Robert Ludlum (May 25, 1927 New York City - March 12, 2001 Naples, Florida) was an American author of 29 thriller novels.
There are more than 210 million of his books in print, and they have been translated into 32 languages. He passed away in 2001, allegedly leaving behind several unpublished manuscripts and rough outlines, which continue to be dusted off and published with the help of ghostwriters. This is a testament to his continued popularity.
Ludlum was once a theatrical actor and producer, and showed an intimate understanding of the energy, escapism and action that the public wanted to see in a novel. He once remarked: "I equate suspense and good theatre in a very similar way. I think it's all suspense and what-happens-next. From that point of view, yes, I guess, I am theatrical."
His stories typically feature one man or a small group of individuals up against powerful adversaries capable of using political and economic machinery in frightening ways. Ludlum's vision of the world is one where global corporations, shadowy military forces and government organizations conspire to undermine the status quo. With the exception of occasional gaps in his knowledge of firearms, his novels are meticulously researched, replete with technical, physical and biological details, including research on amnesia for The Bourne Identity.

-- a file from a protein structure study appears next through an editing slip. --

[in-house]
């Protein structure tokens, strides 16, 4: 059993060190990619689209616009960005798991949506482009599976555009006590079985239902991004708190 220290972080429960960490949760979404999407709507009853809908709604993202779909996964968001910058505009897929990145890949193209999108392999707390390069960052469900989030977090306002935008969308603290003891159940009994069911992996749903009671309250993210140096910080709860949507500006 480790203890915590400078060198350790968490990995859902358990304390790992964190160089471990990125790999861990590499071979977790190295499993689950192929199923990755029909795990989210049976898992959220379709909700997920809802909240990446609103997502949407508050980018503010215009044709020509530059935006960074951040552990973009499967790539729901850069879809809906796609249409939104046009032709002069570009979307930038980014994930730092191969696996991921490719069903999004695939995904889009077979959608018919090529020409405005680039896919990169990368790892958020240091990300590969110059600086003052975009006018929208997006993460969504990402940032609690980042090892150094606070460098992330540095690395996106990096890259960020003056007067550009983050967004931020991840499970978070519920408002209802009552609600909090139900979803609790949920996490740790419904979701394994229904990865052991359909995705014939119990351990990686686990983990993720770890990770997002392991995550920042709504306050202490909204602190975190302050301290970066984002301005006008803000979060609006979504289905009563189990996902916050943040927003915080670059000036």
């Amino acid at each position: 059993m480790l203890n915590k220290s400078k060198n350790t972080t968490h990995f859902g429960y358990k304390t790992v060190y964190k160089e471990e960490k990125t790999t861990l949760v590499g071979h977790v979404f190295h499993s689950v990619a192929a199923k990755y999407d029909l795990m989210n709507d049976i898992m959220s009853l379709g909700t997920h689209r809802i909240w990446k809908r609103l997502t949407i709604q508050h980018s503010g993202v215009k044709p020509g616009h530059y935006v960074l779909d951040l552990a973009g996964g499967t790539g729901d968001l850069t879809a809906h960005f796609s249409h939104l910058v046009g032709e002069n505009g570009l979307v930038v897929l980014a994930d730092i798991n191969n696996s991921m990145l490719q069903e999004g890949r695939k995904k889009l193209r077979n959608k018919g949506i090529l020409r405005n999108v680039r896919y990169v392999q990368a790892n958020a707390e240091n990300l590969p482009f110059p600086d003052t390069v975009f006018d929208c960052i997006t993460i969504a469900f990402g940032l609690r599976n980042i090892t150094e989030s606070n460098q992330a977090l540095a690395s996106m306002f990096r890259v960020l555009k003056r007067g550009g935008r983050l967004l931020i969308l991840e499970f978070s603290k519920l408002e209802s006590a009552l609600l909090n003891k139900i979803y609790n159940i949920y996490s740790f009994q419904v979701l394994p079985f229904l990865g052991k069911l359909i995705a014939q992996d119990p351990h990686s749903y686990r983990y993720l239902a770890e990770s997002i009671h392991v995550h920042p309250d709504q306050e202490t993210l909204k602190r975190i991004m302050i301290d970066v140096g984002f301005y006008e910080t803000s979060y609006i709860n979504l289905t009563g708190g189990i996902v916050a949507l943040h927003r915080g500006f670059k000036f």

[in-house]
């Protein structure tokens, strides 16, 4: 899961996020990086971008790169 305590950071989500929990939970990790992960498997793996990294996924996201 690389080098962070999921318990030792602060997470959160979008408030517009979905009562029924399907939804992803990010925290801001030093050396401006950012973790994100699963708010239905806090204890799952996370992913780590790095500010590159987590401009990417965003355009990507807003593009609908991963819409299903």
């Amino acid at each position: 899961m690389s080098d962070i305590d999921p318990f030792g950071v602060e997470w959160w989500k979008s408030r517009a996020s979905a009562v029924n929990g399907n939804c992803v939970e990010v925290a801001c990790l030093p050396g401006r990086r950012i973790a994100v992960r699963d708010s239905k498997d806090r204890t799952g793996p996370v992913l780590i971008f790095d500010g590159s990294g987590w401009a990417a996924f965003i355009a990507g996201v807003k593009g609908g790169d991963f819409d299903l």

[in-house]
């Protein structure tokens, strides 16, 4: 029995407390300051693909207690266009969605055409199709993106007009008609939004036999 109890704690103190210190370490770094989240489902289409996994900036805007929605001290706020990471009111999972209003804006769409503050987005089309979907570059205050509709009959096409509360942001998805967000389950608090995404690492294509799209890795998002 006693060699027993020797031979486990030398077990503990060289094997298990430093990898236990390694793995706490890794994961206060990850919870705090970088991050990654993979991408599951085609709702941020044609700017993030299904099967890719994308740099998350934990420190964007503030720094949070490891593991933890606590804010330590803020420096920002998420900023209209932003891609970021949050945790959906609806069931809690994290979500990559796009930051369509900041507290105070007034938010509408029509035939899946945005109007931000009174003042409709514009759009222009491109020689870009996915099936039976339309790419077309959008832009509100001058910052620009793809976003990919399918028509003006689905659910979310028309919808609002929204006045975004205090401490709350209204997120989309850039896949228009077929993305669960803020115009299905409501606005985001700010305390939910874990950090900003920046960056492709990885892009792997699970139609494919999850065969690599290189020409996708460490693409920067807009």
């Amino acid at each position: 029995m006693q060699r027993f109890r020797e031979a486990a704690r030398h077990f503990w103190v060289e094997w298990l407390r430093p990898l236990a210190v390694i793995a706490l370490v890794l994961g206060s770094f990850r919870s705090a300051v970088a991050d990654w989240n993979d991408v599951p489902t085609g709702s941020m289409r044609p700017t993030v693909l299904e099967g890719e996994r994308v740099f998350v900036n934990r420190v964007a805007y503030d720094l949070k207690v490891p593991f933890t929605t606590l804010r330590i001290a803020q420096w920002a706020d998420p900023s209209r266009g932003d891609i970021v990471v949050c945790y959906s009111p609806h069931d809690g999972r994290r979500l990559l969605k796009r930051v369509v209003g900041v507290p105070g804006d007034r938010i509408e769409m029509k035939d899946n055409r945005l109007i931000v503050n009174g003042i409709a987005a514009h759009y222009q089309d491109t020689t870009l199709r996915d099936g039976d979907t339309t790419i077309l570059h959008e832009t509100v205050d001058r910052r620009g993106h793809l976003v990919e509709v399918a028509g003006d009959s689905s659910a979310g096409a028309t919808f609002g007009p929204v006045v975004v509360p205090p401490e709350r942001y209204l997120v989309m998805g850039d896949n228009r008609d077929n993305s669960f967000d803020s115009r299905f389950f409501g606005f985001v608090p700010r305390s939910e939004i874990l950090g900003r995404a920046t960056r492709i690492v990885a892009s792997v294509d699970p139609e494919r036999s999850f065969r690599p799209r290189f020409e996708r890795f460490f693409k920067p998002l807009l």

Despite his success, Ludlum has never received the acclaim found by other writers of the genre, such as John Le Carre. Critics dislike his use of italics, short sentences, exclamation marks, dashes and other techniques, and found fault with his abundant melodrama, simplistic characters and limited psychological development.
However, it was Ludlum who first wrote the thriller in the modern style that we know today, setting the stage for writers such as David Morrell and Gayle Lynds. He popularized the notion of American and Soviet intelligence operatives working together, and the CIA conducting illegal operations on American soil. Both premises, once derided as being fictional, are now accepted as fact.
Some of Ludlum's novels have been made into films and mini-series, including The Bourne Supremacy. The Bourne series, starring Matt Damon, has been very successful commercially and critically, despite departing significantly from the source material.